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Love, Me

Sweet sweet girl. Strong one, earnest one, hurting one. Your tears are nectar to me, your tenderness a precious gift, your anxiety and fear welcome guests in my house. Come! Drink some tea of buckeye pollen, magnolia petal, the tooth edged leaf of blue vervain and my wide open willingness, no insistence, on loving you.

You are broken open. You are looking in the mirror bravely, blinking, seeing your woundedness, your beauty. Keep looking. Those dark bags under your eyes, the red scaly skin, the stunning marks of the depth to which you feel the world and your own life, the precious frailty of a human body holding so much.

And all the while tracking that which you hold, which is a skill you know, a spell that you cast on yourself and others too, and use as navigation in astounding ways. It is a skill developed through years of demanding self-improvement, which is an honorable thing, but will never win you love, which you do not earn because loveability is a gift given freely by life. In fact, it is life.

I love you in your disbelief of this -- how you know it is true but don't yet live it, feel it deep. That's a most human thing and holy. You are kneeling at the altar of your deepest vulnerabilties, your most secret fears. You are walking through the temple of your shame, your hardness, carrying an empty begging bowl that thirsts for the taste of your tears.

Welcome to the sacred place that is your life. You were invited. I've been expecting you -- not who you could be or will be, you, right now. Right now.

I copied that love letter from last year's journal. That is right about when I began devoting myself to the practice and crucially, since I was also beginning to uncover and turn toward childhood trauma. It continues to surprise me how powerful it feels to celebrate my life, what I'm up to, who I am.

We're taught that praise must come from other people. I've long lived an inner taboo against self-adoration, as if praising myself makes me conceited or vain or cocky. Of course it is wonderful to receive recognition from others, and there is a particular beauty to that interpersonal gift. But other people aren't always around or capable of recognizing us. Usually, they can't love us in the ways we've always longed for, or never got.

That was the first hurdle. It took a long time to realize that my self-hating deep spirals of inadequacy were coming from a little one in me hurting for never being seen, celebrated, or loved. Developmental trauma can make us feel like we don't deserve that care.

If we are lucky enough to come to the truth that we were let down as children, and those children are still suffering in some corner of our psyche, we still have a lover to recruit. We want it from the outside so bad, because we should have got it there, from our parents. That is a beautiful and tender longing. But if we put our loveability and worth into someone else's lap to manage, we risk too much. As much as you wish your parents would have cared for you better, as much as you deserve that care now, at some point we each have to take responsibility for our own selves as adults, admit that we are not children anymore, and meet our own needs.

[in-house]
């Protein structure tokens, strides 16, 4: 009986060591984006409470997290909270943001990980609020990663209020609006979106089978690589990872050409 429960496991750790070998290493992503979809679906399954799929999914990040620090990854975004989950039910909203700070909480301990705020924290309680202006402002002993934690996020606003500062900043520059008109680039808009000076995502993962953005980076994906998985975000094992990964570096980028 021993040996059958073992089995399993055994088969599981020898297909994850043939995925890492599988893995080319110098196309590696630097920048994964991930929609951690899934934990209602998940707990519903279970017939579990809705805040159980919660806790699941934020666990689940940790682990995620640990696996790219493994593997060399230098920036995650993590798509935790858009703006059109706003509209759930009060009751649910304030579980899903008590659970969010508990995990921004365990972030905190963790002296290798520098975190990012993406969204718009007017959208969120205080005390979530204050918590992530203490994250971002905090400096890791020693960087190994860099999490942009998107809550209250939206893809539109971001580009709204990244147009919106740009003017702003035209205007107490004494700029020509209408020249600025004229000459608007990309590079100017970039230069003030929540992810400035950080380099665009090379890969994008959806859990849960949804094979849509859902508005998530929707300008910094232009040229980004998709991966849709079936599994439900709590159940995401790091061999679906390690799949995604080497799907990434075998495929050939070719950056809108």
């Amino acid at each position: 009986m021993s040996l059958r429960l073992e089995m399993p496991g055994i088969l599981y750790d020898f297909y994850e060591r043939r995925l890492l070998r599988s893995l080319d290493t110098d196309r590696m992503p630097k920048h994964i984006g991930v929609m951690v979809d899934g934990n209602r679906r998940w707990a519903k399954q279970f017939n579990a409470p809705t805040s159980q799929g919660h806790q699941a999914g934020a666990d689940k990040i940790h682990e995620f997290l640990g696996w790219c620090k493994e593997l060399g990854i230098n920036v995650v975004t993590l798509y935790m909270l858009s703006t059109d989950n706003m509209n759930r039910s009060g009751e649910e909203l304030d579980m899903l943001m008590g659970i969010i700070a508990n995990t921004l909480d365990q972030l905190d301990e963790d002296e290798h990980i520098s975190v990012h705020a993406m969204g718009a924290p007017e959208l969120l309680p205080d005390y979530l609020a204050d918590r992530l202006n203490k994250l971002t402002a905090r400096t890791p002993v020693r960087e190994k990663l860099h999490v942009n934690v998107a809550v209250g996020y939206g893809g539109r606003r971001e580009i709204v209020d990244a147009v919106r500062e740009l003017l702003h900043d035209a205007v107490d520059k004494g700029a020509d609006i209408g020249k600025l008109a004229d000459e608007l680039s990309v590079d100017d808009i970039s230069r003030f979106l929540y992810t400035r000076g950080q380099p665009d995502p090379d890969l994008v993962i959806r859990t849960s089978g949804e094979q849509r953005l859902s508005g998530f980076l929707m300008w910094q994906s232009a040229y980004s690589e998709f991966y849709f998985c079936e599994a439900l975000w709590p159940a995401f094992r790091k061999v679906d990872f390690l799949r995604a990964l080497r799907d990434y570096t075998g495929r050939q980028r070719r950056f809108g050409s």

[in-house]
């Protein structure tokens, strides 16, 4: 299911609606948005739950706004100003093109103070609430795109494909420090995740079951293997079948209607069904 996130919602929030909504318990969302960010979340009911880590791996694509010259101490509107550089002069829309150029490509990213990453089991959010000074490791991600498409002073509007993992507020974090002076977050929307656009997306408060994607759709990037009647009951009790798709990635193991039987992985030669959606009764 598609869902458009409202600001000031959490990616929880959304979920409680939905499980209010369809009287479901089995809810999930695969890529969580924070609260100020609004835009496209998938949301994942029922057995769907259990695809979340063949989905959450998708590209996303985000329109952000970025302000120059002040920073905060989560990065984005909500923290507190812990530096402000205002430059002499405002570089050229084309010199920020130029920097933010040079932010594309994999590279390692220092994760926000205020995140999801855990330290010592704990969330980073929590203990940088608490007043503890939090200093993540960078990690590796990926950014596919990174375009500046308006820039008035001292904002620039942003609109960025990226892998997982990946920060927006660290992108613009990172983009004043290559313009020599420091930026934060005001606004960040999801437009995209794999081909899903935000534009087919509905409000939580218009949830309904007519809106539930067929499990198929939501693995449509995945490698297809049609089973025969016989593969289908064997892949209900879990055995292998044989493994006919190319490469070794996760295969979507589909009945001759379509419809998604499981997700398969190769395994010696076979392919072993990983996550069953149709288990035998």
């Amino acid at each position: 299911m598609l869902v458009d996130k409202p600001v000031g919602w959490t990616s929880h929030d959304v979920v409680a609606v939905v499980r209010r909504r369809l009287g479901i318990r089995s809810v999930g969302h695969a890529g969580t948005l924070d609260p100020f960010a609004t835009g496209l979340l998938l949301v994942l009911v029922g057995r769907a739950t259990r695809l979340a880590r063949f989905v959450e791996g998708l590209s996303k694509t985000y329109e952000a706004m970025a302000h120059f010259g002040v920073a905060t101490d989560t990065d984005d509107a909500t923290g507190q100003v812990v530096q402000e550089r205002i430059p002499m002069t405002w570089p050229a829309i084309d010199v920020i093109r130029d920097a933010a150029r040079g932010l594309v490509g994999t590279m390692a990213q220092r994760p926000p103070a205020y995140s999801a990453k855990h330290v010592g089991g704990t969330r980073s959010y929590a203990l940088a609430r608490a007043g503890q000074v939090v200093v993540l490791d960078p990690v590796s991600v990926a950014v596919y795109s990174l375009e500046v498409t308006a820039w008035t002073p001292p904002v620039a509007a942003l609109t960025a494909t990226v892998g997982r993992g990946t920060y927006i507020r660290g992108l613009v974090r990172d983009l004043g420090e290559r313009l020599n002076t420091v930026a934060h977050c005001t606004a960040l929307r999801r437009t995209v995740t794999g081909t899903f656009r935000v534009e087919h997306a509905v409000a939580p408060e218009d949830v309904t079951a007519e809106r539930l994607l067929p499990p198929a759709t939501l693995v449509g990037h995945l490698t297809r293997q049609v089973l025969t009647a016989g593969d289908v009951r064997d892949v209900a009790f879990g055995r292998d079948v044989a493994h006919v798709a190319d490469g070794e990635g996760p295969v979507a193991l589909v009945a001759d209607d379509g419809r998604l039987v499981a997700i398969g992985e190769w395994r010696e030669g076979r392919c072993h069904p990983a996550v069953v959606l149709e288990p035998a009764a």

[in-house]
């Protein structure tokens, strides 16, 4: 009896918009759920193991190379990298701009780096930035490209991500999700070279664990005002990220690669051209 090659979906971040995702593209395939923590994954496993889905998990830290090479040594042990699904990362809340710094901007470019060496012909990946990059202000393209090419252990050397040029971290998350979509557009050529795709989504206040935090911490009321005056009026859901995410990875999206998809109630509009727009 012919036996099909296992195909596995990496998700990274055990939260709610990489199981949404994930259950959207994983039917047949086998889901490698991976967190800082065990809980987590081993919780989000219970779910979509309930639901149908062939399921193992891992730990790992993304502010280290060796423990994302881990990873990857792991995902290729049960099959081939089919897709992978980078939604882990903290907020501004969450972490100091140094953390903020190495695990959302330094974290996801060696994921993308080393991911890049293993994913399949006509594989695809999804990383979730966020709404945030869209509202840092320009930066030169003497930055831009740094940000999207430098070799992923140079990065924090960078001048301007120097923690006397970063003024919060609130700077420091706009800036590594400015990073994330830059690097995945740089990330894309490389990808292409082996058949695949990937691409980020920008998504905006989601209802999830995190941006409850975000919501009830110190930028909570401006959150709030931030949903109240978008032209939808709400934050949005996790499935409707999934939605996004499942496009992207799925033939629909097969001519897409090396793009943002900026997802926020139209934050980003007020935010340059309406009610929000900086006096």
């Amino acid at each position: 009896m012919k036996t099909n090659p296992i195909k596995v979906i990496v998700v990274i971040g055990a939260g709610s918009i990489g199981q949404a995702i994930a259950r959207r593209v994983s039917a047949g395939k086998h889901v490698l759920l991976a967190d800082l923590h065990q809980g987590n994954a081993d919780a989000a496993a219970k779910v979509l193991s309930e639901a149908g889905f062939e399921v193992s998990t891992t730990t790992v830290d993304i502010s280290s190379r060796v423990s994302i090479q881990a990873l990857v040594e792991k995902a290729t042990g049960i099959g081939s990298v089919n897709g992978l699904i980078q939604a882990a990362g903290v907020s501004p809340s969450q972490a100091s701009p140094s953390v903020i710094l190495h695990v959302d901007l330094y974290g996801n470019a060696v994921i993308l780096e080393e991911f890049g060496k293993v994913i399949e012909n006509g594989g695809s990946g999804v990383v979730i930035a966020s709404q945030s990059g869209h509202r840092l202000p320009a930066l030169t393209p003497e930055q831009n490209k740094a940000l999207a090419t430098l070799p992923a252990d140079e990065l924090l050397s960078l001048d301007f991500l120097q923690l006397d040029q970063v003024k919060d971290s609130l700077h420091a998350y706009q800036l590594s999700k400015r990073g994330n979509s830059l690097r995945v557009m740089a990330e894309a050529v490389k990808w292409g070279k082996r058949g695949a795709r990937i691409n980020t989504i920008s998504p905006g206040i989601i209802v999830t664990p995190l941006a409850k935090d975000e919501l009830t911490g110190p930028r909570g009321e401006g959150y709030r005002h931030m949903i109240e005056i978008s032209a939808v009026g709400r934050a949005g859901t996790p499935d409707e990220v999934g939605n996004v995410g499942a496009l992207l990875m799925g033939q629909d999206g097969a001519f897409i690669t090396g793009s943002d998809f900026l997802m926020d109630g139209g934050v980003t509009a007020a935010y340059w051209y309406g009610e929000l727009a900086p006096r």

This is actually extremely empowering, beautiful, and even fun. You realize you are able to love yourself, hold yourself, no matter what. Whoever meets your or doesn't meet you in the end doesn't really matter, because you've got you.

Not every love letter is as poetic as the one above. Most are simple. When I'm hurting and I wish someone would hold me and remind me of my strengths and my beauty, I write a letter and remind me. When I felt heartbroken and abandoned from unrequited love, I wrote a letter "from" my crush to myself, sharing what I most hope he'd see in me, his respect and regrets, how in awe of me he was. The letter I wished he'd write me, which became a love letter from my inner beloved and a gift of praise and recognition for the little one in me so needing to be seen and celebrated.

An easy way to start this practice is to thank yourself at the end of each day. Begin building the muscle and the neuropathway of self-love. Simple gratitudes, like for cooking yourself a meal, for standing up for what you needed at work, for taking yourself on a walk. Begin to recognize yourself, honor yourself, forgive yourself.

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